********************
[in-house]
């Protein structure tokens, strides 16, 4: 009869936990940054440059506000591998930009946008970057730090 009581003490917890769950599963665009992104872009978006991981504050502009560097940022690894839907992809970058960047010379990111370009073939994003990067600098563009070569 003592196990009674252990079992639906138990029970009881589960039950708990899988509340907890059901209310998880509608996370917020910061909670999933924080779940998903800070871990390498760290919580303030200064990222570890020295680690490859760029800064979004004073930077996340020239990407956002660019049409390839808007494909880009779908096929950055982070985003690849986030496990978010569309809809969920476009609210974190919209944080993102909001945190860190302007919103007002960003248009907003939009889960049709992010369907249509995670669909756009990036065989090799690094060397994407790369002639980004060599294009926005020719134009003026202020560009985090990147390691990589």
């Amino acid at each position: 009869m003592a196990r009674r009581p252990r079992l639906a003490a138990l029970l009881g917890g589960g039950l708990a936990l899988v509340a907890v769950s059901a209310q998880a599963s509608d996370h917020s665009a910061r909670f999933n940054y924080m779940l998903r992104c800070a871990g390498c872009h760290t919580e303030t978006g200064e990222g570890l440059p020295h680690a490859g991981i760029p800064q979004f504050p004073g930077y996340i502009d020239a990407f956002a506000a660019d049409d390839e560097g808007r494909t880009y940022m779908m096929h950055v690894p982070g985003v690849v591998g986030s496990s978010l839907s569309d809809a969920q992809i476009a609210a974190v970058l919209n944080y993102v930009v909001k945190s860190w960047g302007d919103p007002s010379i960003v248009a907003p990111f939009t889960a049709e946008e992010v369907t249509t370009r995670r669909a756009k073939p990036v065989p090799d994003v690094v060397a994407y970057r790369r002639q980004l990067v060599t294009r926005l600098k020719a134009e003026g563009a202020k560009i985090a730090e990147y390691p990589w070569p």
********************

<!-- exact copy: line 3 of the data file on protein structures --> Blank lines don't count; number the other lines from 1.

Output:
């Amino acid at each position: 009869m003592a196990r009674r009581p252990r079992l639906a003490a138990l029970l009881g917890g589960g039950l708990a936990l899988v509340a907890v769950s059901a209310q998880a599963s509608d996370h917020s665009a910061r909670f999933n940054y924080m779940l998903r992104c800070a871990g390498c872009h760290t919580e303030t978006g200064e990222g570890l440059p020295h680690a490859g991981i760029p800064q979004f504050p004073g930077y996340i502009d020239a990407f956002a506000a660019d049409d390839e560097g808007r494909t880009y940022m779908m096929h950055v690894p982070g985003v690849v591998g986030s496990s978010l839907s569309d809809a969920q992809i476009a609210a974190v970058l919209n944080y993102v930009v909001k945190s860190w960047g302007d919103p007002s010379i960003v248009a907003p990111f939009t889960a049709e946008e992010v369907t249509t370009r995670r669909a756009k073939p990036v065989p090799d994003v690094v060397a994407y970057r790369r002639q980004l990067v060599t294009r926005l600098k020719a134009e003026g563009a202020k560009i985090a730090e990147y390691p990589w070569p």